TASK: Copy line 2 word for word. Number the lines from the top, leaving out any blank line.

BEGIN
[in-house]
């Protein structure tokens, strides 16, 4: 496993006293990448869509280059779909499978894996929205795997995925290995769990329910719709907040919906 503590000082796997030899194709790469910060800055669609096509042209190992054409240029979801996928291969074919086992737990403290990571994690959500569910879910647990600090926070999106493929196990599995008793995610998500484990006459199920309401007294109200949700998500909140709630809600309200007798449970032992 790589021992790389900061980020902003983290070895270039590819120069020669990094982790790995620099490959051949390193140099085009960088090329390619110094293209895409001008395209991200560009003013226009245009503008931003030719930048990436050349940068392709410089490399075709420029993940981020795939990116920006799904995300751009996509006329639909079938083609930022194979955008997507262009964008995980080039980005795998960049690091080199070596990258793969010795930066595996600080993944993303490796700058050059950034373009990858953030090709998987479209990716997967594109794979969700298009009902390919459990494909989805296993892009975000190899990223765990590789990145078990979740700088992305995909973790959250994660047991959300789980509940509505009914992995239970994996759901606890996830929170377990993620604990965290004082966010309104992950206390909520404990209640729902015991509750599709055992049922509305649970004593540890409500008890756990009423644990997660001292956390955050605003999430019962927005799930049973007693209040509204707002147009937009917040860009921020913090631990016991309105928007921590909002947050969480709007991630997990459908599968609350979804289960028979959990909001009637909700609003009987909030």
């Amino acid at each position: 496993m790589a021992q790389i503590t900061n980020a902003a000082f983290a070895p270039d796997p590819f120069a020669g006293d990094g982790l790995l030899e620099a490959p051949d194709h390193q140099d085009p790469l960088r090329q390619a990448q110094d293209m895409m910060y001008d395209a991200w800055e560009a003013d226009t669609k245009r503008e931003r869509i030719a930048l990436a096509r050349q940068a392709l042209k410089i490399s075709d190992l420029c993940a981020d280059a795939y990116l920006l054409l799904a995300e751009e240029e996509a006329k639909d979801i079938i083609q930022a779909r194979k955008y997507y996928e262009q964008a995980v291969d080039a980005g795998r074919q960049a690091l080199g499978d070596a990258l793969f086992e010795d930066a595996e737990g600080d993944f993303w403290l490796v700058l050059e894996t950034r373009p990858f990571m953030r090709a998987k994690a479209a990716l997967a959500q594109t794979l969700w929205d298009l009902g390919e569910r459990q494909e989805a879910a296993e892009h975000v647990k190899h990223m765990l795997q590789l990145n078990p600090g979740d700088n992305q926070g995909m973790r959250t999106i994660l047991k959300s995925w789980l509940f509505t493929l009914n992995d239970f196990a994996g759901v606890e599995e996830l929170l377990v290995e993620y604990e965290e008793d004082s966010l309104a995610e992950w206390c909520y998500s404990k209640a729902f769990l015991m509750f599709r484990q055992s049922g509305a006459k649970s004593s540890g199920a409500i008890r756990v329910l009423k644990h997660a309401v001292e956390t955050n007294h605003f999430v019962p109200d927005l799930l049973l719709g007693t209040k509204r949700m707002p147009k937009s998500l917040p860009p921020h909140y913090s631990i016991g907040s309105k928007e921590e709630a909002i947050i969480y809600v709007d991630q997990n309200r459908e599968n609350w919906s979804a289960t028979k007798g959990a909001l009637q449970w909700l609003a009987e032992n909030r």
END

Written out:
């Protein structure tokens, strides 16, 4: 496993006293990448869509280059779909499978894996929205795997995925290995769990329910719709907040919906 503590000082796997030899194709790469910060800055669609096509042209190992054409240029979801996928291969074919086992737990403290990571994690959500569910879910647990600090926070999106493929196990599995008793995610998500484990006459199920309401007294109200949700998500909140709630809600309200007798449970032992 790589021992790389900061980020902003983290070895270039590819120069020669990094982790790995620099490959051949390193140099085009960088090329390619110094293209895409001008395209991200560009003013226009245009503008931003030719930048990436050349940068392709410089490399075709420029993940981020795939990116920006799904995300751009996509006329639909079938083609930022194979955008997507262009964008995980080039980005795998960049690091080199070596990258793969010795930066595996600080993944993303490796700058050059950034373009990858953030090709998987479209990716997967594109794979969700298009009902390919459990494909989805296993892009975000190899990223765990590789990145078990979740700088992305995909973790959250994660047991959300789980509940509505009914992995239970994996759901606890996830929170377990993620604990965290004082966010309104992950206390909520404990209640729902015991509750599709055992049922509305649970004593540890409500008890756990009423644990997660001292956390955050605003999430019962927005799930049973007693209040509204707002147009937009917040860009921020913090631990016991309105928007921590909002947050969480709007991630997990459908599968609350979804289960028979959990909001009637909700609003009987909030």